Dark Academia was, and still is, widely criticized for its Eurocentrism. You barely get to see any authors outside of Western Europe, unfortunately. Nowadays, though, you can find book recommendations with diverse authors and thematic collages of Asian architecture and poetry. For example, there’s Desi Academia, a frequently updated Tumblr tag, created by Desi academics.


Why it’s popular: Many students were isolated [this year] and couldn’t get to feel what their lives used to be like. So they indulged in these romantic stories, horror tales, and images of tranquil libraries and museum trips to cope with current events.


3. Liminal Space 

As told by Sean

What it is: Liminal Space [is a photo-based aesthetic that] can probably best be summed up by seeing an image and feeling a sense of nostalgia, accompanied by unease and dread—like, I’m not supposed to be here. You’re seeing a space at a time that is disconnected from normal experience—like, a doctor's office before the office opens, or a mall or shopping center after closing time, and everybody's supposed to be gone. A lot of empty hotel pools. You’re seeing something very familiar, but in a new light... a state of transition, if you will. 

Why it’s popular: Things are starting to open again after COVID absolutely ravaged the world throughout 2020, so there might be a subconscious question of, How have these closed areas been faring while everybody’s in lockdown? or Will these places become the permanent liminal spaces of tomorrow at the rate COVID is still ravaging the world? That sense of curiosity and, to a lesser extent, exploration, are at play with Liminal Space, but there's also that nagging voice in the back of your mind telling you, You shouldn't be here, that kinda gives you a bit of a rush, no matter how small, since you’re only experiencing it through the comfort of the internet. It’s very popular within certain pockets of the horror community.

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4. Indie Kid

As told by Katherine, content editor and community assistant

What it is: Indie Kid is kind of a more present-day version of the indie that came out around the 2000s, late 90s. This version of indie is very bright, very poppy and happy. [Fashion-wise, it’s common to see] any real baggy clothes—definitely baggy jeans and sweatshirts. I’ve seen a lot of crop tops, bucket hats, Converse, Vans, and Air Force 1s, white tennis shoes. I’ve seen a lot of cow print; a lot of stuff that’s handmade, like embroidery. There’s definitely some notes of vintage in there, though I think it’s definitely more 80s throwback and some 90s throwback, rather than going back to the 60s or 70s, like the previous indie movement did. I think it started out as counterculture, but it’s really picked up speed this year, so I think it’s starting to become more out of counterculture.

Why it’s popular: Indie Kid is not really that deep, but it still has some pretty significant values to it: Individuality, some innocence, just having fun all around. I think that’s a reason why it’s popular: It's so easy to understand and get into. With COVID, all the restrictions that are going on, the quarantining—you need to live your life a little bit, not worry about school or work or what other people are thinking of you. Just not worrying too much about anything and being true to who you are.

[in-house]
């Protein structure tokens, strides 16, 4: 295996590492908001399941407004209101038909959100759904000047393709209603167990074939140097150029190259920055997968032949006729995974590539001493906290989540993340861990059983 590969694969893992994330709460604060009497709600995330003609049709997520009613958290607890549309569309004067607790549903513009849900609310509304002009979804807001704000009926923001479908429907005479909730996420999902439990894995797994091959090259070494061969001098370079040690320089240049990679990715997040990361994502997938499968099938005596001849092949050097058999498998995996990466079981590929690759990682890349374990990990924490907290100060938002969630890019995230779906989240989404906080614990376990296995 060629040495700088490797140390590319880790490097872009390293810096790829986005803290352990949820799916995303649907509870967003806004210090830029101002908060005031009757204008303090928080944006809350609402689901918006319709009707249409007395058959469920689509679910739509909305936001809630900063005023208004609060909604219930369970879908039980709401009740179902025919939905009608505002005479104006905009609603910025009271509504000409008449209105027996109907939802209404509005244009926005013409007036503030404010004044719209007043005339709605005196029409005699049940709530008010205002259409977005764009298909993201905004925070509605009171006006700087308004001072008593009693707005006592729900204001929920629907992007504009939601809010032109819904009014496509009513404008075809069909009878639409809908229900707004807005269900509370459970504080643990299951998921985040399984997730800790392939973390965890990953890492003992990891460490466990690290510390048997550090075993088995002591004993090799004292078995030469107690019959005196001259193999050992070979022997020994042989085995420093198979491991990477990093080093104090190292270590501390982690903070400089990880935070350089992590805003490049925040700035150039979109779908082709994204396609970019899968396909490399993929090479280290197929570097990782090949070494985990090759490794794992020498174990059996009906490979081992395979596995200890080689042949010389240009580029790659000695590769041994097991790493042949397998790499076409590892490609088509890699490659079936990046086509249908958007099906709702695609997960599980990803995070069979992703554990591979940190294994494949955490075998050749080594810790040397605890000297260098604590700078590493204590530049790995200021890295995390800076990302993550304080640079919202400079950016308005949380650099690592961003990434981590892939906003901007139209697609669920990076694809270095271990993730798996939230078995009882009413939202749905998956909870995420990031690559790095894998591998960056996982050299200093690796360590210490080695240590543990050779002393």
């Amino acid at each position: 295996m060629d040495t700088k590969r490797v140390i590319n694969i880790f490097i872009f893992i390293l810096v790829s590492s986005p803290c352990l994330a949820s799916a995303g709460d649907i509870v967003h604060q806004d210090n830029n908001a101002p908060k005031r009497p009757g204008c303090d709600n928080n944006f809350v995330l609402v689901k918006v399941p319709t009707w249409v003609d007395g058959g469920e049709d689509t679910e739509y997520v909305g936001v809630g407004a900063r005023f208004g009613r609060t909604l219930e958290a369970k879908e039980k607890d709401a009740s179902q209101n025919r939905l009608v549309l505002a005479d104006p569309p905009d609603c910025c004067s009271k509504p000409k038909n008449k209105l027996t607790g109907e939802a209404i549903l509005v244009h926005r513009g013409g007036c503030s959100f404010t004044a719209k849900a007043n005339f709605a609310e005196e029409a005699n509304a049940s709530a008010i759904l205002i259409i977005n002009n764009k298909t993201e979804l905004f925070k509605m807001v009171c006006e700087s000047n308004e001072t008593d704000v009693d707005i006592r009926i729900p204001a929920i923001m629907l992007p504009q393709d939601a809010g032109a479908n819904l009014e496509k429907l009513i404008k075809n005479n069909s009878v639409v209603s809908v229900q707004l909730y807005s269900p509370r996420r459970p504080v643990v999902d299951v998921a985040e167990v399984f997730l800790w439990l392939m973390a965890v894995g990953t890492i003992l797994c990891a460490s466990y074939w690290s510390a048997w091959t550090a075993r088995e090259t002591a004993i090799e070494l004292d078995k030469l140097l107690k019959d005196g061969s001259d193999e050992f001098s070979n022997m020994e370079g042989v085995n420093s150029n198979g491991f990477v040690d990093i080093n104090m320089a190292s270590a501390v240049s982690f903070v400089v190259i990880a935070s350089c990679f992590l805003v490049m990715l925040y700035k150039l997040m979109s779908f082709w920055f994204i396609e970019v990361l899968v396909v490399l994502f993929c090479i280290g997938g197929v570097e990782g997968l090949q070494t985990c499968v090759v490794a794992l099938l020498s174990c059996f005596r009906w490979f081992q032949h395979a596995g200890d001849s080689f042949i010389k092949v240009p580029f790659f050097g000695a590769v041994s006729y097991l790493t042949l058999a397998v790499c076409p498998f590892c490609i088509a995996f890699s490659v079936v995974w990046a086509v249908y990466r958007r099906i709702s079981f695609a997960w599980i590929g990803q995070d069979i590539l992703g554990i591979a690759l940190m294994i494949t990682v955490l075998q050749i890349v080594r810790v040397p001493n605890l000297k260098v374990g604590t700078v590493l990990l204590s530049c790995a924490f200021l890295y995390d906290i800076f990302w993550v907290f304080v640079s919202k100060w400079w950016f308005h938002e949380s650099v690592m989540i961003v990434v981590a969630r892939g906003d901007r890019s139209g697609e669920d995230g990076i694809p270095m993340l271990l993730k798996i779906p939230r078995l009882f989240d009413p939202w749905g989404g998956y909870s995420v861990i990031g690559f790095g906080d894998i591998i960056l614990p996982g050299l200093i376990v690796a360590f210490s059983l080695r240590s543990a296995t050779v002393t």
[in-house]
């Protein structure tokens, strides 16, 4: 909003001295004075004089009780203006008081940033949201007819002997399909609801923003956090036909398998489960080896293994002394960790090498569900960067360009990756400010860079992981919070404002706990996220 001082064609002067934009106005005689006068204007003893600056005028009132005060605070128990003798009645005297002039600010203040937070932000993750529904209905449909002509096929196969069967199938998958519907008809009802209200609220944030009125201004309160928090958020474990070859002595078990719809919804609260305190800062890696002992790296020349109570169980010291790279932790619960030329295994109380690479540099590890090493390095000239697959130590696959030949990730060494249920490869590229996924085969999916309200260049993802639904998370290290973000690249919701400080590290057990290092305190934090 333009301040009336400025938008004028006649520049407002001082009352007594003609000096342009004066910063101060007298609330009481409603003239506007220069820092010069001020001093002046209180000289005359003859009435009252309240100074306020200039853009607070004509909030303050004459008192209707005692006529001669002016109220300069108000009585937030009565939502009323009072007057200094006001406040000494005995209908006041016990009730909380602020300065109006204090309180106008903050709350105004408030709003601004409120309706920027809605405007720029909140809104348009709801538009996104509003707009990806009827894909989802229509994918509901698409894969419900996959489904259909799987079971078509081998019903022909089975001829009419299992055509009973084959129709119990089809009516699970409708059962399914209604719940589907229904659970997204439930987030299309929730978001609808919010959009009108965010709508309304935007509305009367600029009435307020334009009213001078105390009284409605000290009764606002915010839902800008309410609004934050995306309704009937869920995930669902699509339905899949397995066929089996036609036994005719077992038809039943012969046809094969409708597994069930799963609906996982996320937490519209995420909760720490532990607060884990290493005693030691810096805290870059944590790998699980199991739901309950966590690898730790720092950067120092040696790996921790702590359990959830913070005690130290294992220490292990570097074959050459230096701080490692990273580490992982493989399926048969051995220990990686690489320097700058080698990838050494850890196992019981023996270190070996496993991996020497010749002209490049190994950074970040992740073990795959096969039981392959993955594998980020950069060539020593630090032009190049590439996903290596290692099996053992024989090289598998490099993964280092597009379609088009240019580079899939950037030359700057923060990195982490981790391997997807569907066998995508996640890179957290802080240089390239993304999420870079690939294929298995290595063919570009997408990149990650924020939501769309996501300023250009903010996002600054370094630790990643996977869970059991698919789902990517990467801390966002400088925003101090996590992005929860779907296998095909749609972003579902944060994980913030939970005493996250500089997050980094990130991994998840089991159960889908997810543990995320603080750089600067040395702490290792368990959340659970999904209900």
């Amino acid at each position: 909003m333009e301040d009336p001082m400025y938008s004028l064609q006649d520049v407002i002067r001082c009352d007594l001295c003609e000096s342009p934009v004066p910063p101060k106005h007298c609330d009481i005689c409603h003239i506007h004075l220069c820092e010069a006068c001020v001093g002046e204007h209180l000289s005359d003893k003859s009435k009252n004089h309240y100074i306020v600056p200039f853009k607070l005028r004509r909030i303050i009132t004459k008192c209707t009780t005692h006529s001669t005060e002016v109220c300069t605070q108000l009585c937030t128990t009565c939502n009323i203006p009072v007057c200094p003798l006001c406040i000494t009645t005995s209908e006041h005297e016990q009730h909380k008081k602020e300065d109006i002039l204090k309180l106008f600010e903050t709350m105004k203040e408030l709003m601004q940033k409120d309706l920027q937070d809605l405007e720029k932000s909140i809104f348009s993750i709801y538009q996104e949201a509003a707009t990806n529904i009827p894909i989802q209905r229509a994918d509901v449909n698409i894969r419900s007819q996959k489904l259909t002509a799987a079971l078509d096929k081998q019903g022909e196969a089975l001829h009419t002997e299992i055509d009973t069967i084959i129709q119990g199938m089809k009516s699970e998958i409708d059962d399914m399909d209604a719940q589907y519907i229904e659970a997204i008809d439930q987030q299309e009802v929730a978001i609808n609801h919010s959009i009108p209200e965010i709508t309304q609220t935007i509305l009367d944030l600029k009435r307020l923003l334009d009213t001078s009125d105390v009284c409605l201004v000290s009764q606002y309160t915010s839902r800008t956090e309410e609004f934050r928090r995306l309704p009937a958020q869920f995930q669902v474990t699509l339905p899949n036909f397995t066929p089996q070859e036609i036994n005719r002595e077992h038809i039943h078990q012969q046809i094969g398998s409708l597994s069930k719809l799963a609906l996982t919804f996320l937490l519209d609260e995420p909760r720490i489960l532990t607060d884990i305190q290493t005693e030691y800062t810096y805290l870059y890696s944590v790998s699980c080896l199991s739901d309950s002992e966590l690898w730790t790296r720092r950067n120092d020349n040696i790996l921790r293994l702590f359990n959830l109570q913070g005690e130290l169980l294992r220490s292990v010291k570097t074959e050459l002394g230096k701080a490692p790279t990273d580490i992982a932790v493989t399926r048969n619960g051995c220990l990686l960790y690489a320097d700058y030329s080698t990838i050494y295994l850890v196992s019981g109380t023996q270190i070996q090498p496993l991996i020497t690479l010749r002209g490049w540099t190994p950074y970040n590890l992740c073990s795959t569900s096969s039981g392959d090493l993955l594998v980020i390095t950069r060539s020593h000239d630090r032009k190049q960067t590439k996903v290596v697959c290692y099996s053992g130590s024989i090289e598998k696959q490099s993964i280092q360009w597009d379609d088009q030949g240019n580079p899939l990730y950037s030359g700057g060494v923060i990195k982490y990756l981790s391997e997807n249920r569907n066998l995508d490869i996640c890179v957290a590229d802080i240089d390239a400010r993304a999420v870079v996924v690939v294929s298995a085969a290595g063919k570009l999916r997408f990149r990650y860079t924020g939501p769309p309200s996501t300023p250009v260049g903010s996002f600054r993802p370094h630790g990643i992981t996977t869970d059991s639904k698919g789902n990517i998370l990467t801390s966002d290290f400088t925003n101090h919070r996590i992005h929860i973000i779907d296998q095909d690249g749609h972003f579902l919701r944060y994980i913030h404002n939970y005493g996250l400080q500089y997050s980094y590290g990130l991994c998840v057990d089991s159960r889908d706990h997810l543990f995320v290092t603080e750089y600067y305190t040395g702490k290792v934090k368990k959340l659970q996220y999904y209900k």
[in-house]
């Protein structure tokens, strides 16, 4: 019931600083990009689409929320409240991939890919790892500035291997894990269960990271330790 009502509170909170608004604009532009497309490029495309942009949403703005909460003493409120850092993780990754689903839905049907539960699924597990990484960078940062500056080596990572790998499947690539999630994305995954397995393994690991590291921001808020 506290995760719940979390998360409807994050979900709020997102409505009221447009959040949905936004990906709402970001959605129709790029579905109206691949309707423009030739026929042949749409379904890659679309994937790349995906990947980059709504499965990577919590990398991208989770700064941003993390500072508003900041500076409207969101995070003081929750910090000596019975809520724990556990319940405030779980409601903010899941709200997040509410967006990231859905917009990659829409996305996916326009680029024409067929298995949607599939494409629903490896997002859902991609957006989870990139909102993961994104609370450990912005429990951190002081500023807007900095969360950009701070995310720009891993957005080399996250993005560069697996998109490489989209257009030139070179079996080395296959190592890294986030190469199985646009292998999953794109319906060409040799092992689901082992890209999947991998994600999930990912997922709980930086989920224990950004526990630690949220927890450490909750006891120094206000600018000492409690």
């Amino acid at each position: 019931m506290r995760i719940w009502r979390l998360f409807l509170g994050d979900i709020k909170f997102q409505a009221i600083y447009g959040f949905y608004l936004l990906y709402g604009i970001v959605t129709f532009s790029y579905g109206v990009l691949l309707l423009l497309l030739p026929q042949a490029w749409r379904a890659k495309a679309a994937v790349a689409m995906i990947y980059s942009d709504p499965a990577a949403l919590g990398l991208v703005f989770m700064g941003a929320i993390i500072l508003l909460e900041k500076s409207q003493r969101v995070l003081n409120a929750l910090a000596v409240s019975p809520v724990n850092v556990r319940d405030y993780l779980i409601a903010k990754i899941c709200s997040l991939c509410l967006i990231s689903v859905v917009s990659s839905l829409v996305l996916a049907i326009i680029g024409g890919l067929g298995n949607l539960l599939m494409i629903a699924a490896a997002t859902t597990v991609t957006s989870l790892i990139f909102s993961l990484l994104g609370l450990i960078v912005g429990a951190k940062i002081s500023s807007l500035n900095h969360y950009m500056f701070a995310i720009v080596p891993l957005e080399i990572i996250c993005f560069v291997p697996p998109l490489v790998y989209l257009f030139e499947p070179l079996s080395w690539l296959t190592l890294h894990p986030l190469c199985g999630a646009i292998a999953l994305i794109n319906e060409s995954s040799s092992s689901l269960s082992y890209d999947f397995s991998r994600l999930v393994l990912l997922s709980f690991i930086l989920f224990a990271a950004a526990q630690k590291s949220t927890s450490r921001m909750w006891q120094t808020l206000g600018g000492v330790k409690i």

5. Kawaii Gamer

As told by Angela, writer and researcher

What it is: Kawaii is a general term that encompasses multiple aesthetics and calling things “cute,” but in Western culture, we’ve associated it with the specific Japanese consumer culture that explores this concept with cute characters and a variety of home goods. Kawaii Gamer is an interpretation of Japanese Kawaii associated with TikTok-using fans of video games and anime in the West. This aesthetic in particular prioritizes certain products in the set-up, which is the space where gamers have their PC, snacks, plushies, etc. People in this community customize their gaming devices to pink and white, surround their space with figurines and merchandise of their favorite characters, and have a variety of wall decorations, such as posters and neon flowers. 

Mascot characters, such as Sanrio and Pokémon, are extremely popular amongst this crowd, as there’s a strong emphasis on collecting them. Kawaii lo-fi music and certain musicians—such as Snail’s House and Moe Shop—light-up keyboards, and tennis skirts are also common. In terms of fashion, many pieces originate from AliExpress, Amazon. It’s very different from the old J-fashion culture (where I’m from), where the emphasis is on getting clothes imported from Japanese brands who have smaller runs.


Why it’s popular: Gaming culture as a whole is becoming more popular, and with that comes the fact that young women are looking for a way to participate in gaming culture and express their femininity at the same time. Because they admire these visuals from anime, games, and Kawaii art, they decide to combine the two. It also allows for skill-building, as many of these people need to customize their PC. Collecting and making their set-up/room becomes a hobby in itself.